QXL has taken steps to shut down a scam operated by one of its members that included the sale of a 100-year-old deep sea diving suit on its UK site.
Silicon.com was alerted to the fishy sale by sharp-eyed reader Ross McPhee, who noticed the auction was identical to one being sold by a completely different US-based seller on eBay. The exact same photo and text had been used.
"The bare-faced cheek of the man. He's simply cut and pasted the auction from one site to the other," he told us.
The eBay seller was contacted and he confirmed the QXL sale was nothing to do with him and that his ex-US Navy father gave him the suit years ago.
The QXL seller, who goes under the member name "home_comforts_uk", accused people on the site who queried why it was identical to the eBay sale of "trying to ruin my auction".
Further investigation of "home comforts" and his other auctions totalling over £5,000 threw up further alarming discrepancies.
He would not allow buyers to view or pick any of the goods in person; the name and address he gave on the site did not match up to anyone in BT's directory enquiries -- though he could be ex-directory; he answered questions incorrectly about the digital cameras he was selling; and in one auction said he did not accept payment by the usual secure electronic method of using Paypal.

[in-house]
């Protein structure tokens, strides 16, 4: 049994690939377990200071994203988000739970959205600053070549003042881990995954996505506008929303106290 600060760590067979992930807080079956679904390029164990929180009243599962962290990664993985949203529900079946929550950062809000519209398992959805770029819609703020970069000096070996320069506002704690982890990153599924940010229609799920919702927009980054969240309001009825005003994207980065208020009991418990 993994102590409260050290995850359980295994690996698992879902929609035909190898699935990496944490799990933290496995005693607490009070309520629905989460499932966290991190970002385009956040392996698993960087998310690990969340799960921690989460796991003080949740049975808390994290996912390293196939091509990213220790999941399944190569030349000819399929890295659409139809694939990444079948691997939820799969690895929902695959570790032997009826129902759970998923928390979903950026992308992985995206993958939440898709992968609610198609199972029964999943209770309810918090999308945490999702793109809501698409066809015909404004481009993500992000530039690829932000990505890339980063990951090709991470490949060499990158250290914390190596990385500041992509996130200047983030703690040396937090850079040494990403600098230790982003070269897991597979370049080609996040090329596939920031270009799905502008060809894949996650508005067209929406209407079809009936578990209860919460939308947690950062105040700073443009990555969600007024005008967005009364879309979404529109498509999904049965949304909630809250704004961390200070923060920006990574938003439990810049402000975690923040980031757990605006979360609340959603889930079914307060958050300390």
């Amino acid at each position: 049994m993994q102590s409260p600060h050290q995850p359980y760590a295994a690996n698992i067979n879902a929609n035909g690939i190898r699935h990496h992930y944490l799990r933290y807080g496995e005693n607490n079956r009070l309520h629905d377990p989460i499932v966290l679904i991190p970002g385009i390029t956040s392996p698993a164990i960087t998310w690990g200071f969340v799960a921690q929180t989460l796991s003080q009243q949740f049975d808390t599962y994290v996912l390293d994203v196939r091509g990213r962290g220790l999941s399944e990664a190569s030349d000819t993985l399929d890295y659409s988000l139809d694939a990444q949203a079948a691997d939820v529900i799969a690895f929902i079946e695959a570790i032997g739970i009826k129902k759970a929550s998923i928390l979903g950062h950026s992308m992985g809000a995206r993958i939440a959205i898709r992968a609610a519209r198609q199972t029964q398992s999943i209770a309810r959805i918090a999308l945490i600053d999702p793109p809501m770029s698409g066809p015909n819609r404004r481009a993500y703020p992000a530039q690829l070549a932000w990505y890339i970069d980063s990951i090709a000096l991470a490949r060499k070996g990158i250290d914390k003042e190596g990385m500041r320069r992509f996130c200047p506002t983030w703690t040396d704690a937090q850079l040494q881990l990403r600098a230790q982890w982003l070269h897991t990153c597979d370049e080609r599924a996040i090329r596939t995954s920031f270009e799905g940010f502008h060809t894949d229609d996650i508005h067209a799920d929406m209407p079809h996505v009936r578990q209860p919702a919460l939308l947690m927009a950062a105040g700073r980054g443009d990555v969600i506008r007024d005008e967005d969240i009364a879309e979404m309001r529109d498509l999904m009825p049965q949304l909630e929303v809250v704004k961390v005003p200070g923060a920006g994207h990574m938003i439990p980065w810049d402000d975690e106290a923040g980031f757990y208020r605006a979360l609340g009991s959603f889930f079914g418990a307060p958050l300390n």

QXL responded quickly once it was notified of the scam, and while the genuine eBay diving suit sale went ahead for $6,999, the account and auctions of 'home comforts' have been deleted and the winning £520 QXL bidder has been notified.
Andrea Eniks, community relations manager at QXL, said the company could not go into specific details because of the Data Protection Act.
"We have procedures, we did an investigation and we took the account down," she told silicon.com.